Second idea, modify the exit side of the filament guide so that it is a friction fit for the end of the filament guide tube. This is a little less universal than idea one, as many printers lack a filament guide tube at all, or the entry end is not exposed, but would work for those that do.

    1. You read my mind with friction fit on the end of the filament guide! Also I like the idea of the velcro tape, keeping the device in one place would probably go a long way toward helping reduce tension and friction because it can’t get itself into awkward places or orientations. Also it would be removable, which is important because I don’t want to use it all the time. Thanks for sharing!

  3. what about using a non friction sensor like a led+ir sensor aimed through a pinhole so light does not bleed around the filament or bending the microswitch bar so it’s just making contact.

    1. Some of the lighter color filaments are translucent as I found out the hard way. I printed some optical limit switch interrupters in white and yellow and they did nothing to interrupt the light beam. Once I went to blue and black, it worked like a charm.

      1. I had an ir light and sensor to detect water. Instead of reducing light water magnified it. However if smoke detectors can detect smoke with light I’m sure there is some way to optimise it for most if not all plastics.

      1. That’s true, I really underestimated the friction that came from letting the device hang free. I had this idea that it would hug the low points or just ride along but that was not the case.

        An issue — which I did not realize until testing because it didn’t show itself when feeding and testing the function by hand — was that the filament does not feed through the center of gravity of the device. That meant that when left to hang on its own, it would try to hang “crooked”; putting a torsion on the filament. I thought this effect would not be much (and would therefore not matter) because it’s not a LOT of force, because the prototype doesn’t have much mass. But I think I was wrong about that. It’s also not helped by the fact that the filament fresh from a spool is curved, and the radius of the curve is a bit more than what’s easily allowed for by the device.

        Mounting the device would help a lot. A few changes to the feed path of the filament would also help. I can’t say for sure whether friction from pressure of the roller switch is enough to be a problem on it’s own, but I hope it isn’t!

  4. I imagine that your controller board has a free pin or two — this switch could be wired up to pause the printer — then your 4 minute window becomes as long as you need

      1. My Craftbot printer has a pause button that sends the head to the side and allows you to change filament and resume printing seamlessly. My dream sensor would monitor filament motion and if the filament ran out or if there was a jam it would issue the pause command.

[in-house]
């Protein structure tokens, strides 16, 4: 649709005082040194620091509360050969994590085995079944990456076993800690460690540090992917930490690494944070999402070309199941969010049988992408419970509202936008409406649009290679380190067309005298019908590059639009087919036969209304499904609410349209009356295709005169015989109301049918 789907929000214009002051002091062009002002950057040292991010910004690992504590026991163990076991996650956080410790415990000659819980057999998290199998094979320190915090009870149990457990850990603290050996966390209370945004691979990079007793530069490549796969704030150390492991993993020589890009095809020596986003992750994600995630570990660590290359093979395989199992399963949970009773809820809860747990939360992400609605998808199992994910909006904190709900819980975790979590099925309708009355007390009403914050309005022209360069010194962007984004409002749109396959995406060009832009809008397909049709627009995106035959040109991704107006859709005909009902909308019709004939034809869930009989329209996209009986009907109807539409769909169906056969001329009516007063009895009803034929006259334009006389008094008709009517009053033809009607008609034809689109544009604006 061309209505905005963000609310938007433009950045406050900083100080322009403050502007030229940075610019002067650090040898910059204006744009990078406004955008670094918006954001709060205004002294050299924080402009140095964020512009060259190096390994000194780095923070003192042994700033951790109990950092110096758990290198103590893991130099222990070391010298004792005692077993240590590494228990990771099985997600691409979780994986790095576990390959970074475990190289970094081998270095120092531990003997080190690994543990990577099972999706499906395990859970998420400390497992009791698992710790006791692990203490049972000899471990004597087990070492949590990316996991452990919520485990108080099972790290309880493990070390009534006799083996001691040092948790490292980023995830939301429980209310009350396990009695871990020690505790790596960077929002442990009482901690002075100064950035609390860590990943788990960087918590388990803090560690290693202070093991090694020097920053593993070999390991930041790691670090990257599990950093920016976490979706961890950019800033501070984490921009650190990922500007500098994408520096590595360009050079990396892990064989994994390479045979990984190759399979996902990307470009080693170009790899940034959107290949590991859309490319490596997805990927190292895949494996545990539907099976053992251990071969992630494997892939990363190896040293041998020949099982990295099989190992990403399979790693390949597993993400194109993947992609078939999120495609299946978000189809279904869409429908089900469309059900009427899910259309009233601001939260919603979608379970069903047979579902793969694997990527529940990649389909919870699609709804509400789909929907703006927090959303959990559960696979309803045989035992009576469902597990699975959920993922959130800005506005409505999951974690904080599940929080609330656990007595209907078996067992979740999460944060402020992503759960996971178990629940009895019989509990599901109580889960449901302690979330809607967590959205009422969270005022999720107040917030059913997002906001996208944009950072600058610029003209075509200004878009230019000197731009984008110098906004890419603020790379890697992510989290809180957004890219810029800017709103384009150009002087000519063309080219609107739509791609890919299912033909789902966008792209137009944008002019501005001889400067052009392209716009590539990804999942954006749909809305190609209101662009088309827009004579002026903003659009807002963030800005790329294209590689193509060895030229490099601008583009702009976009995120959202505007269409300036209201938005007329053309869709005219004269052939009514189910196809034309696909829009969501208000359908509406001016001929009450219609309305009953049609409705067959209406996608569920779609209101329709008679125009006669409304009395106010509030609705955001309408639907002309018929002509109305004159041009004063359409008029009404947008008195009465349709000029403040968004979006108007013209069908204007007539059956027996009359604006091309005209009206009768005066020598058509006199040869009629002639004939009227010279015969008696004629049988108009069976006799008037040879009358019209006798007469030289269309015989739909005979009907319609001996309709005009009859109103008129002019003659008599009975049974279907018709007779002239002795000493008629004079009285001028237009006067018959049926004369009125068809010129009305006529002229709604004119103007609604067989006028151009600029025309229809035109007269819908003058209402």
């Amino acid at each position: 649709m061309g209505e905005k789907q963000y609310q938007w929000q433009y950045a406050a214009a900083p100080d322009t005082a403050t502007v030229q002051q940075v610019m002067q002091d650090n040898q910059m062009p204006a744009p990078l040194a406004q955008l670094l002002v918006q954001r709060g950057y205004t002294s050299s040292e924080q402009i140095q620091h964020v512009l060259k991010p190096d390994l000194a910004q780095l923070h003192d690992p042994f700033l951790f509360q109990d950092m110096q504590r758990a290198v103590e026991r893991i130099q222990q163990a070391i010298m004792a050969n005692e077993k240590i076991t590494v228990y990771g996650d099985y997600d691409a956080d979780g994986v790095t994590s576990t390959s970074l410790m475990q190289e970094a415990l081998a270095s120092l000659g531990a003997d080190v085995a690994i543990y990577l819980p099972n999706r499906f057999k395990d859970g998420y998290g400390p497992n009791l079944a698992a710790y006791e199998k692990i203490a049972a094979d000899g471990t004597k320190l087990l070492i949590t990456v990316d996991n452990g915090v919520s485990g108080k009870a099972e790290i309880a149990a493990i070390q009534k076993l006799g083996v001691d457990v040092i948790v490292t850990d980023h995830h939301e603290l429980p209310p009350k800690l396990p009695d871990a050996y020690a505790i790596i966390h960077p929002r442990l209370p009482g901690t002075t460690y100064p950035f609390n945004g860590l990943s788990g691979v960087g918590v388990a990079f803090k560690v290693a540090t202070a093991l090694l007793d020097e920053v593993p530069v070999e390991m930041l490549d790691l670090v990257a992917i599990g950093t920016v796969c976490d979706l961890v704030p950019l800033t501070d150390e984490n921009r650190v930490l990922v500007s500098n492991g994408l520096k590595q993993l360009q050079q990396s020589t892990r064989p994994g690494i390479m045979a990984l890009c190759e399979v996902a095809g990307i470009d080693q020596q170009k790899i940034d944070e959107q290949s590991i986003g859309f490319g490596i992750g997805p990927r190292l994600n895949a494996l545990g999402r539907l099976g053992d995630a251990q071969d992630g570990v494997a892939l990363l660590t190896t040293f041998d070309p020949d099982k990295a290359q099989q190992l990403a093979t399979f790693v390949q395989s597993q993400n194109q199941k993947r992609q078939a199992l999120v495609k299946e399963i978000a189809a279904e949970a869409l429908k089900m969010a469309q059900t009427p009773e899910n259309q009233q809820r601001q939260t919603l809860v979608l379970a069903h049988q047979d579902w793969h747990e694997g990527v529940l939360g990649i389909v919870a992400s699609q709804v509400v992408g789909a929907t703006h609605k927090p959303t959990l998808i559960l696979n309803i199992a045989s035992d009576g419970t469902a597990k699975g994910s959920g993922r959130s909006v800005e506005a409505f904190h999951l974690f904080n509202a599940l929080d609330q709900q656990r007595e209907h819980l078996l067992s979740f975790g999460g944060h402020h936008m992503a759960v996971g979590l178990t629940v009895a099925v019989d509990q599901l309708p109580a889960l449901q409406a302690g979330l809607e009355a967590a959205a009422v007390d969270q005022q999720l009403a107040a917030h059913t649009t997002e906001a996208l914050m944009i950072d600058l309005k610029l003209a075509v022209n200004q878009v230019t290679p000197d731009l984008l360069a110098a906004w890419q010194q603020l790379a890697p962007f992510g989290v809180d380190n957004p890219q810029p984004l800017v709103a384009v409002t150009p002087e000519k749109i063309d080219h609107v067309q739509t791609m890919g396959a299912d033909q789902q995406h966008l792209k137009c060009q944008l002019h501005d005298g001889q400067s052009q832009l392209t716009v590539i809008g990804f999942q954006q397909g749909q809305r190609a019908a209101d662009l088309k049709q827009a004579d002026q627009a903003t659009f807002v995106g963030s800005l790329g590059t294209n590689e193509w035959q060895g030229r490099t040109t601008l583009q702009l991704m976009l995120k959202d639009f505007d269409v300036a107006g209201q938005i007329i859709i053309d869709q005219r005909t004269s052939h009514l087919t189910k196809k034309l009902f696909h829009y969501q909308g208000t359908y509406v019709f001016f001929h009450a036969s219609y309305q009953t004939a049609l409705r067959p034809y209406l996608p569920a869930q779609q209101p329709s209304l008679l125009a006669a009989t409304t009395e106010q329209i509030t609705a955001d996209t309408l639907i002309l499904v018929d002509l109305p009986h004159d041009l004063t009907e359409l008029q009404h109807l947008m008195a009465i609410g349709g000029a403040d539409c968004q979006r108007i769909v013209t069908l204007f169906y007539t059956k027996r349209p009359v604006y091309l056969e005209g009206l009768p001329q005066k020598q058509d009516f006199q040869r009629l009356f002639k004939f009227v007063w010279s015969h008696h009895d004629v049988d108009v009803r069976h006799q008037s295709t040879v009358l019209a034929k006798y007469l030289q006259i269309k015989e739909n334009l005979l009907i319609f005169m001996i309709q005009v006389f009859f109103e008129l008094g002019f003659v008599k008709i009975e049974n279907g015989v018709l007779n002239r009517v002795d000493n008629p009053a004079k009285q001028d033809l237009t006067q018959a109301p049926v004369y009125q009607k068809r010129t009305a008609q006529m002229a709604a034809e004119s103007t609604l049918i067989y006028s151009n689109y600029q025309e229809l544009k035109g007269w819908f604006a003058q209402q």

1. I think that pausing or gracefully shutting down (and gracefully re-starting) the printer is a route that’s inevitable for robustness and reliability. That’s the direction all the aftermarket or DIY filament monitor projects take, and I think it might be one of those features that in a few years we might have trouble imagining we ever did without.

    1. I think you’re right! When I modeled it I made the filament path straight, since it was a short run I didn’t think it would make much difference, but I was wrong. Filament from the spool is always curved and the filament path I modeled didn’t account for that. I underestimated how much friction can come from things like that.

  5. Ive got the same. and tons of prints. My longest was only 5 hrs.
    Ive done some changes to it and still more to do.
    My heater has blown once. I have changed the head to goto the different sizes to try them out.
    Very good little printer if you take care of it.
    I like what you had made up. I think Im going to make one up as well.
    One of the best things I did was put the printer on a cheep microwave stand and boxed it in. And had a nice peace of plexiglass as the lift up door, to get at everything.
    and put the vent in front of the power supply to keep it cool. its gets up to 95 f inside the cabinet. I have a pc under it doing the print and Wifi so that you can control the computer for the printer. I’m planing to put in a Orange pi soon to take over to cut the power usage.
    Its nice to wheel it around and let my boys print were they like.
    Oh forgot to say there is a charcoal filter on it as well. that is a must if you put it in a cabinet that moves around.

    Nice wright up.

  6. I did/am working on something similar. Though having issues. My printer has a bowden setup , so i have a laser & a photo sensor setup. The goal is the filament blocks the laser from hitting the photo sensor, as it goes into the extruder. When the filament runs out the laser hits the photosensor, which then trips an alarm that sends me a text, & then it issues a pause command to the printer.

    However i only got as far as bread boarding the light/photosensor, havent looked into running this directly on my Pi via gpio then when the alarm trips, have octoprint send a pause command to my printer…

    1. It shouldn’t just pause. It should have two triggers, one would be via absence of filament and a button, the other would be by button only.

      Connect it to one of the GPIO pins, on signal (out of filament) It should do the following when tripped: